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The 20th Europa Cinemas conference identifies exhibition successes and challenges

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- Hundreds of European film professionals discussed industry issues at the event in Bucharest

The 20th Europa Cinemas conference identifies exhibition successes and challenges
One of the panel discussions at the 20th Europa Cinemas conference (© Ionut Dobre)

The 20th Europa Cinemas conference took place over three days (24-26 November) in the Romanian capital, Bucharest. Hundreds of film professionals were invited to discuss industry issues, the successes of and challenges for exhibition, and how the past can help to create a better future for the industry. Bucharest was a perfect choice of venue for the event, as Romania is grappling with one of the trickiest exhibition issues in Europe, with a continuously dwindling number of arthouse cinemas. The country’s only Palme d’Or-winning director, Cristian Mungiu, who is also a distributor and festival organiser, described the situation: “What we call auteur cinema is not very popular, and the numbers are decreasing,” he said, given that an overwhelmingly large number of Romanians prefer Hollywood’s blockbusters to Europe’s more relevant cinema.

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A topic that everyone invited agreed upon was that “the audience is changing, and the experience needs to change to meet that”, as put by SampoMedia consultant Michael Gubbins, one of the event’s moderators, during the Entrepreneurialism and Evolving Cinema Experience panel. One of the roles that cinema needed to adopt in the future, as identified by both Mungiu and Lionello Cerri, the CEO of Milan cinema complex Anteo, who also received the Entrepreneur of the Year Award (see the news), was that it should offer a social experience. Cinemas should not only screen good films, but also extend the experience by offering access to various cultural spaces, such as reading rooms, cafés and places to encourage discussion about the complex experience of cinema.

Another topic that was widely discussed in various panels and workshops was film education and the challenge of convincing very young viewers to watch films in cinemas, as opposed to TV shows produced by industry giants such as Netflix, Amazon and HBO. Mungiu stressed the importance of creating the audience of the future, while Bero Beyer, artistic director of the International Film Festival Rotterdam, showed how the Netherlands’ biggest film event caters to a professional audience without forgetting about the thousands of other cinemagoers of all ages. Beyer also said that it was not necessarily branding, but understanding the narratives that matter to the audience, that was key to successful programming.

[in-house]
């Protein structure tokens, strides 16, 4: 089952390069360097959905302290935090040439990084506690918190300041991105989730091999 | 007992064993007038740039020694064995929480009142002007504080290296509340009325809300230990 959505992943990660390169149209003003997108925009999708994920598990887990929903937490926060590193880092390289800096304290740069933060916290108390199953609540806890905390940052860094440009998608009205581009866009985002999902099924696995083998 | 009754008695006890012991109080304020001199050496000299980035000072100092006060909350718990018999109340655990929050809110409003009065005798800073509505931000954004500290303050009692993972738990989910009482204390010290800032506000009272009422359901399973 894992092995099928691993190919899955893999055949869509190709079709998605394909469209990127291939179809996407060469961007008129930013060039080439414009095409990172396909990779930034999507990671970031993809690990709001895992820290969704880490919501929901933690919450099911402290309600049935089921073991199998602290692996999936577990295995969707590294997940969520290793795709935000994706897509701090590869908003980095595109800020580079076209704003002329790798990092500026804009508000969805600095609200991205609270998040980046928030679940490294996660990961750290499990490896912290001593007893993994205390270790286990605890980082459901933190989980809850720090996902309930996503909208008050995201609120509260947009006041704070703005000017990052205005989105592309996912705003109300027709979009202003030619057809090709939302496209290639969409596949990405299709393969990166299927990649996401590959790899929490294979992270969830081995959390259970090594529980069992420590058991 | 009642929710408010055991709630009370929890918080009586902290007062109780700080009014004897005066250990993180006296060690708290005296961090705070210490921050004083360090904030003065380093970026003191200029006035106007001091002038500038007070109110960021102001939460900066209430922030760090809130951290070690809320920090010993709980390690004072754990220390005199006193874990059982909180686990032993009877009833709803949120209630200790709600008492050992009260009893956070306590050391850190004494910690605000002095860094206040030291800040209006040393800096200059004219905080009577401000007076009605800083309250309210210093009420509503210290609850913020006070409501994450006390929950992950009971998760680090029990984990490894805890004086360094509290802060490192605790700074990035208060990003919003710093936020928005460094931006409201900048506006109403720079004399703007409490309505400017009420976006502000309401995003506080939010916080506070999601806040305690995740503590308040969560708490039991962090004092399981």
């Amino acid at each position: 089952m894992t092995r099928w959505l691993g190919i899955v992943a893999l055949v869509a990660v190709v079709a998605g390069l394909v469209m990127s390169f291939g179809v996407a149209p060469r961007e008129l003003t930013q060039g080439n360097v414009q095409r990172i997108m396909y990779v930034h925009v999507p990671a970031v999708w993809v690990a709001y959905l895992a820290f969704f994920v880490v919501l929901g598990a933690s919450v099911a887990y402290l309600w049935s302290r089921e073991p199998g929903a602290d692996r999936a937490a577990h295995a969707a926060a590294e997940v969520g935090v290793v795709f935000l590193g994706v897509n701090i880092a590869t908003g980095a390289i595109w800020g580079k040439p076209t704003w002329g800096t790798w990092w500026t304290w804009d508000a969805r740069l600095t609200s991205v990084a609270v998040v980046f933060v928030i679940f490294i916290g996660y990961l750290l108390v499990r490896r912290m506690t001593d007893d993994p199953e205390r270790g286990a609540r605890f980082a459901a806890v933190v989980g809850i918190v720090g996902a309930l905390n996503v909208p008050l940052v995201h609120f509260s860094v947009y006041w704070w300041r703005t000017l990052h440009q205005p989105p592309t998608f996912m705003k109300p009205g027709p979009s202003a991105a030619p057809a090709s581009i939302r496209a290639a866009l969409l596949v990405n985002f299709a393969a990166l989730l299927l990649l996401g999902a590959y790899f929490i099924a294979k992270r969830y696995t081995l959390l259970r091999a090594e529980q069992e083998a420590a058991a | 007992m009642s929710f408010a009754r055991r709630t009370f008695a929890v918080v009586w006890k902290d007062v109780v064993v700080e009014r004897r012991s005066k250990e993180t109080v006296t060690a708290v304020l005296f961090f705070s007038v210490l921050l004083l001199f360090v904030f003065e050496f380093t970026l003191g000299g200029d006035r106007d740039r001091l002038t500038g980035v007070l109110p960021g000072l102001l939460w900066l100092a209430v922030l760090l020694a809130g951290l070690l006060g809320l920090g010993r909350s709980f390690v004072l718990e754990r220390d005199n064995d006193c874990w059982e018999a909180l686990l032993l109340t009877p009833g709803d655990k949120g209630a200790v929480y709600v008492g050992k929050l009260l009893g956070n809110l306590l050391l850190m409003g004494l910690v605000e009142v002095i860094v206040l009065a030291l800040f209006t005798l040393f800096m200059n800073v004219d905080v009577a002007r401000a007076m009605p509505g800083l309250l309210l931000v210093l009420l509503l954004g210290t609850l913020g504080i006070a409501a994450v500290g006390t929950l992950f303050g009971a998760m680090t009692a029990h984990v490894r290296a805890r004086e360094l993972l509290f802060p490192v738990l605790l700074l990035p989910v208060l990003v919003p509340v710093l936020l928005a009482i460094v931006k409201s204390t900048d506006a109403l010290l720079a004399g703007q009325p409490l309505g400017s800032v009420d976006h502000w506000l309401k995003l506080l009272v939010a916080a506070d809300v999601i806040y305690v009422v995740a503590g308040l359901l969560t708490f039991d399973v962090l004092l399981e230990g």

As for the challenges, market saturation, insufficient support from distributors, the growing influence of giant corporations and the lack of communication between distributors and exhibitors were identified as perennial issues in the arthouse and independent cinema exhibition landscape.

On the second day of the events, participants could choose from four workshops. One of them, The Community Value of a Cinema, explored how important cinemas are for their community and how they can meet the various needs of the audience. Jaki McDougall, chief executive of Glasgow Film, talked about how her company prepares screenings for people with dementia, those with hearing impairments and those on the autistic spectrum. “We need to think about the people who aren’t included,” McDougall said, stressing the power of cinema to bring people together.

The last event of the conference focused on the steps that need to be taken in the future. “What’s really important is the power of networking, sharing and collaborating, and that’s what Europa Cinemas does,” said Gubbins, describing the unifying force behind the network that started back in 1992 with 106 screens in 45 cinemas, and has now reached 2,684 screens in 1,088 cinemas.

Jon Barrenechea, deputy director of marketing, Picturehouse Cinemas, wondered if the much talked-about innovation of the cinema experience is the key to the future. “Do audiences from other art forms come across to cinema? If they play games or watch opera in your cinema, do they come back for film?” According to him, the answer to a better future for arthouse cinema exhibition resides somewhere else: “We all need to muscle up on our data and use of technology, in a big way, if we’re going to survive.”

Another key aspect identified by the speakers was better communication among the various players involved in the film chain, as a permanent collaboration between production, distribution and exhibition outfits may trigger a greater overall efficiency of the industry and facilitate the provision of enriching experiences to their communities.

ArteKino
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